Airlines need 33,500 new planes by 2030, Boeing says
SINGAPORE - Agence France-Presse
Boeing Dreamliners are seen on the assembly line at a facility in Washington, US. REUTERS photoGlobal airlines will need 33,500 new planes valued at $4.0 trillion in less than two decades, with Asia accounting for about 35 percent of the total, U.S. aircraft maker Boeing said yesterday.
Asia-Pacific carriers will require 11,450 new aircraft, worth $1.5 trillion, by 2030, Boeing’s vice president for commercial planes Randy Tinseth said at a news conference on the eve of the Singapore Airshow.
“This is the largest market in the world for single-aisle airplanes... for twin-aisle airplanes... for big airplanes. Any way you look at it, this is a big, big market, and this is a growth market,” he said.
Tinseth, updating earlier Boeing estimates, said the biggest demand in the region will be for single-aisle aircraft that normally seat between 90 and 200 passengers -the models most sought after in the budget-airline market.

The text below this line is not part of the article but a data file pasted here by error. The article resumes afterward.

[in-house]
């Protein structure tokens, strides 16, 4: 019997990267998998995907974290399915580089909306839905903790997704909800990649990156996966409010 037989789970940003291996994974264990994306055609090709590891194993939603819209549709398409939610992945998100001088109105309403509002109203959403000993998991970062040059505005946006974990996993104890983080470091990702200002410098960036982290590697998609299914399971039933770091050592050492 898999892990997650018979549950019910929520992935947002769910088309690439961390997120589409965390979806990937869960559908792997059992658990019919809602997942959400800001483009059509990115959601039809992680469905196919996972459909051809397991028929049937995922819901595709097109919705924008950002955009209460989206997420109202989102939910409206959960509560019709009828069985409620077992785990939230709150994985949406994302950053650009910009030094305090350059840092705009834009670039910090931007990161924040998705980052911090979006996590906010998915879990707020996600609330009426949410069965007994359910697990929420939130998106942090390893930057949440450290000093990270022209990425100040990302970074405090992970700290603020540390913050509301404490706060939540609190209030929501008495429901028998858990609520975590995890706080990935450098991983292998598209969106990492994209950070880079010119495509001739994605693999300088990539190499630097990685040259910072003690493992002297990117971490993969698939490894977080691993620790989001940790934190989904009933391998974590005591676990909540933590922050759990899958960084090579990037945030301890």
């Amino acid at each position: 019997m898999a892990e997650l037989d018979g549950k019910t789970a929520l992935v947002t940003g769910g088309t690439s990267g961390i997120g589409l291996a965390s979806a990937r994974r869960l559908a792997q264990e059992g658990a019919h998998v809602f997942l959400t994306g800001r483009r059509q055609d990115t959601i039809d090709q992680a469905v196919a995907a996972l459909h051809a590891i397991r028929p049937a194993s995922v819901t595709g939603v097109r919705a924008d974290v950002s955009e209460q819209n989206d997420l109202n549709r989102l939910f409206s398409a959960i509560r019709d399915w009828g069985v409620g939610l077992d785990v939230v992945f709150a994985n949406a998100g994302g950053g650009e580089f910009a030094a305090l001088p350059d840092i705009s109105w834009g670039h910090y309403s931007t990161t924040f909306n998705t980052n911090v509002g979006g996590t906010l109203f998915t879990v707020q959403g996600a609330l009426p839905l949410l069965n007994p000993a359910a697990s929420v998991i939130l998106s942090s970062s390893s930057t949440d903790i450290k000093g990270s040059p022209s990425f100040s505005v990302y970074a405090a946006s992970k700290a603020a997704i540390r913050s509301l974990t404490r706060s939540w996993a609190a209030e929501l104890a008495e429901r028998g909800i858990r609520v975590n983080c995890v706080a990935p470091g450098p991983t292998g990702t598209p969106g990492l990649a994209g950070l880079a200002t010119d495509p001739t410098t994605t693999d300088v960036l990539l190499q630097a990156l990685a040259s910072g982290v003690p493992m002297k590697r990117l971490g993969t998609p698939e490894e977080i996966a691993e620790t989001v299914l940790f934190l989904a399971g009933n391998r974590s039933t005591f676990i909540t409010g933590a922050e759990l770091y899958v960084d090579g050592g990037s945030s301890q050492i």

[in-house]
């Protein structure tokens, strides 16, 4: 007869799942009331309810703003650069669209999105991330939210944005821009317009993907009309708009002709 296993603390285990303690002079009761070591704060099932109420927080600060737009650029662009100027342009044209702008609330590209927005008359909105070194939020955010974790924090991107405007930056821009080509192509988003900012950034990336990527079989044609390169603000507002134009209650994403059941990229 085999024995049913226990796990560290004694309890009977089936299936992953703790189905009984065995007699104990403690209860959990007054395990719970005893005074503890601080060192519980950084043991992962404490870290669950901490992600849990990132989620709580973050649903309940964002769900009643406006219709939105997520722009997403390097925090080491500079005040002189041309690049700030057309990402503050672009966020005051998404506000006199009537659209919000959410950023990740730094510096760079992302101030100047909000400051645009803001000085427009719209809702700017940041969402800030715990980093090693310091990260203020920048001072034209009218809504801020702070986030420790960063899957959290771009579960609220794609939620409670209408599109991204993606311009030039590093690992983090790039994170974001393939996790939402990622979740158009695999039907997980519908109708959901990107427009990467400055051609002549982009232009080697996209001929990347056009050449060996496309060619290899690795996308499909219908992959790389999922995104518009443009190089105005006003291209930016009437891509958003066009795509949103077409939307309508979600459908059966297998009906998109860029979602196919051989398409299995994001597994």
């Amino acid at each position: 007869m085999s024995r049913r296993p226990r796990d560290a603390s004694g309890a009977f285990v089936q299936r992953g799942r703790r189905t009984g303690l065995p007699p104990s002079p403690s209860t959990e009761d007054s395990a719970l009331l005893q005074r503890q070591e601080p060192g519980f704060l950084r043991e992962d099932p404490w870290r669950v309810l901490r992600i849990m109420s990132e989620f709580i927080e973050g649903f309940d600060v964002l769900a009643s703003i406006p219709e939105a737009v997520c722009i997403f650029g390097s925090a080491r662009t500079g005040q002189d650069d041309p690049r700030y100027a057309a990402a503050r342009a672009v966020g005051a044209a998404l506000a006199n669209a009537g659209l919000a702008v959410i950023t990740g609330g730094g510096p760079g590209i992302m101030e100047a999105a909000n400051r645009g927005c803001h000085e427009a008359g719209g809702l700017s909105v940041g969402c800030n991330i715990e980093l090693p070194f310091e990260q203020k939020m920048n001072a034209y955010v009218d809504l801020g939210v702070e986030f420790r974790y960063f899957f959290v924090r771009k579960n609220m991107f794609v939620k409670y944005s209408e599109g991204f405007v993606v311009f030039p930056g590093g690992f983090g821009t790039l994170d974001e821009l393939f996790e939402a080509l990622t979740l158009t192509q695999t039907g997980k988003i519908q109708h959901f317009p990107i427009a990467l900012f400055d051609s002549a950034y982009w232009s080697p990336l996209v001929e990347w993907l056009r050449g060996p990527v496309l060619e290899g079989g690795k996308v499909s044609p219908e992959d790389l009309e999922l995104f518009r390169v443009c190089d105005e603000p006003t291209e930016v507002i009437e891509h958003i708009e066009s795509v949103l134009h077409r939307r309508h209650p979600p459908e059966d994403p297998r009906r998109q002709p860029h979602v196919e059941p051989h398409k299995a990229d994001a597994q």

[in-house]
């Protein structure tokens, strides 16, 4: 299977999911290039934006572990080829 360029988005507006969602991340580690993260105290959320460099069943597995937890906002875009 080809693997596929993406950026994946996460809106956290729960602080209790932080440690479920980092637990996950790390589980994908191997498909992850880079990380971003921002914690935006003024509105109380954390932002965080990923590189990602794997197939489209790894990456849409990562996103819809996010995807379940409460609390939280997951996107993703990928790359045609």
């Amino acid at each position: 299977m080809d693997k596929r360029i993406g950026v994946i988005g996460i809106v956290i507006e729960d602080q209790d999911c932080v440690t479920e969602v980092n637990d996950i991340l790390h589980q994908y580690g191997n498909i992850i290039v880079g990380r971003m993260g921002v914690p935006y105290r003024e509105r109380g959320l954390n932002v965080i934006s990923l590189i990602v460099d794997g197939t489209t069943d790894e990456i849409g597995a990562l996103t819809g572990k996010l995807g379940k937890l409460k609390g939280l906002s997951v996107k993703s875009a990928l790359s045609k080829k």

Of the 33,500 new planes needed globally, about 60 percent will be for fleet expansion, with the remainder replacing ageing stocks.
In the Asia-Pacific region, 80 percent will be for fleet growth.
Boeing said the world’s passenger fleet stood at 19,410 planes in 2010, and is projected to reach more than 39,500 by 2030.
To meet demand, Tinseth said Boeing will ramp up production of models including the next-generation single-aisle 737 MAX, which will undergo the final phase of wind-tunnel testing next week.
Boeing is also considering rolling out a bigger version of its mid-size 787 Dreamliner to be called the 787-10X that can seat up to 320 passengers, or 40 more than the 787-9 model.